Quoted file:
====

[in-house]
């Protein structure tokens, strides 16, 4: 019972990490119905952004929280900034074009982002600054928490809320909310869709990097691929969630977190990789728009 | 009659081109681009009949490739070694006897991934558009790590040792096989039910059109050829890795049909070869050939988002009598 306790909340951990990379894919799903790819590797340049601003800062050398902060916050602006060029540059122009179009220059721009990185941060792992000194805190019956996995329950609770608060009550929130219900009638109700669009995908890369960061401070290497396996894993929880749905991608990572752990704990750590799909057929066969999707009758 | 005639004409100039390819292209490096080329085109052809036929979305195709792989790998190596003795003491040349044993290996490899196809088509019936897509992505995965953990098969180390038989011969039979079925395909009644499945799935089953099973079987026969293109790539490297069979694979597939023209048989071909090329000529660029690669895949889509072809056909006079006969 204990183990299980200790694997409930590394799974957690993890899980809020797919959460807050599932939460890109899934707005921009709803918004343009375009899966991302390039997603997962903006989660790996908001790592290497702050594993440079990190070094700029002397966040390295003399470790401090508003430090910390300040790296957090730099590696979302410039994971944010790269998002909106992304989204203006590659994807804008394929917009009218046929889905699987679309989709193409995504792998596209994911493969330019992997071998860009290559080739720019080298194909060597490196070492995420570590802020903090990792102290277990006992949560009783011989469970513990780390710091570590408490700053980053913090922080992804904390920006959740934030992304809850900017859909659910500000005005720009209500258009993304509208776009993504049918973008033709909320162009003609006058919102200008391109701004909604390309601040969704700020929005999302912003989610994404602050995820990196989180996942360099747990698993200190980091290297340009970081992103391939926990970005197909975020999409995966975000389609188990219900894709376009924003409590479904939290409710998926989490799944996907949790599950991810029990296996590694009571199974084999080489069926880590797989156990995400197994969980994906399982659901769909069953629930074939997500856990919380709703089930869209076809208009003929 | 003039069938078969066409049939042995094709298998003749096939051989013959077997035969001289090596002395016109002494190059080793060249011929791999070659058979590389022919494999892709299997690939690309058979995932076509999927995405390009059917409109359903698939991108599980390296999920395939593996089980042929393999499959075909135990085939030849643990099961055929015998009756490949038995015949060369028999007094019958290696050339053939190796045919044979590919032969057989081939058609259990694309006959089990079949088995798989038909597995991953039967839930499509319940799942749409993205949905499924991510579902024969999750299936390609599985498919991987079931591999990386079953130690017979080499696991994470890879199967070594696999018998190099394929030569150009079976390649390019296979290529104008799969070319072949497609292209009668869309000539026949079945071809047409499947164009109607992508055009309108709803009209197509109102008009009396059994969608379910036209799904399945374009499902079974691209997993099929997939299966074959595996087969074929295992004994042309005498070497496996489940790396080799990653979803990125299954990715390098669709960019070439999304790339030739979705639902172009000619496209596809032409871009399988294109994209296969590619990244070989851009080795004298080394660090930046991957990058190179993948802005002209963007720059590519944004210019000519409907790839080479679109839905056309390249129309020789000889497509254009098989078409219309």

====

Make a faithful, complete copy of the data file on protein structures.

[in-house]
């Protein structure tokens, strides 16, 4: 019972990490119905952004929280900034074009982002600054928490809320909310869709990097691929969630977190990789728009 | 009659081109681009009949490739070694006897991934558009790590040792096989039910059109050829890795049909070869050939988002009598 306790909340951990990379894919799903790819590797340049601003800062050398902060916050602006060029540059122009179009220059721009990185941060792992000194805190019956996995329950609770608060009550929130219900009638109700669009995908890369960061401070290497396996894993929880749905991608990572752990704990750590799909057929066969999707009758 | 005639004409100039390819292209490096080329085109052809036929979305195709792989790998190596003795003491040349044993290996490899196809088509019936897509992505995965953990098969180390038989011969039979079925395909009644499945799935089953099973079987026969293109790539490297069979694979597939023209048989071909090329000529660029690669895949889509072809056909006079006969 204990183990299980200790694997409930590394799974957690993890899980809020797919959460807050599932939460890109899934707005921009709803918004343009375009899966991302390039997603997962903006989660790996908001790592290497702050594993440079990190070094700029002397966040390295003399470790401090508003430090910390300040790296957090730099590696979302410039994971944010790269998002909106992304989204203006590659994807804008394929917009009218046929889905699987679309989709193409995504792998596209994911493969330019992997071998860009290559080739720019080298194909060597490196070492995420570590802020903090990792102290277990006992949560009783011989469970513990780390710091570590408490700053980053913090922080992804904390920006959740934030992304809850900017859909659910500000005005720009209500258009993304509208776009993504049918973008033709909320162009003609006058919102200008391109701004909604390309601040969704700020929005999302912003989610994404602050995820990196989180996942360099747990698993200190980091290297340009970081992103391939926990970005197909975020999409995966975000389609188990219900894709376009924003409590479904939290409710998926989490799944996907949790599950991810029990296996590694009571199974084999080489069926880590797989156990995400197994969980994906399982659901769909069953629930074939997500856990919380709703089930869209076809208009003929 | 003039069938078969066409049939042995094709298998003749096939051989013959077997035969001289090596002395016109002494190059080793060249011929791999070659058979590389022919494999892709299997690939690309058979995932076509999927995405390009059917409109359903698939991108599980390296999920395939593996089980042929393999499959075909135990085939030849643990099961055929015998009756490949038995015949060369028999007094019958290696050339053939190796045919044979590919032969057989081939058609259990694309006959089990079949088995798989038909597995991953039967839930499509319940799942749409993205949905499924991510579902024969999750299936390609599985498919991987079931591999990386079953130690017979080499696991994470890879199967070594696999018998190099394929030569150009079976390649390019296979290529104008799969070319072949497609292209009668869309000539026949079945071809047409499947164009109607992508055009309108709803009209197509109102008009009396059994969608379910036209799904399945374009499902079974691209997993099929997939299966074959595996087969074929295992004994042309005498070497496996489940790396080799990653979803990125299954990715390098669709960019070439999304790339030739979705639902172009000619496209596809032409871009399988294109994209296969590619990244070989851009080795004298080394660090930046991957990058190179993948802005002209963007720059590519944004210019000519409907790839080479679109839905056309390249129309020789000889497509254009098989078409219309």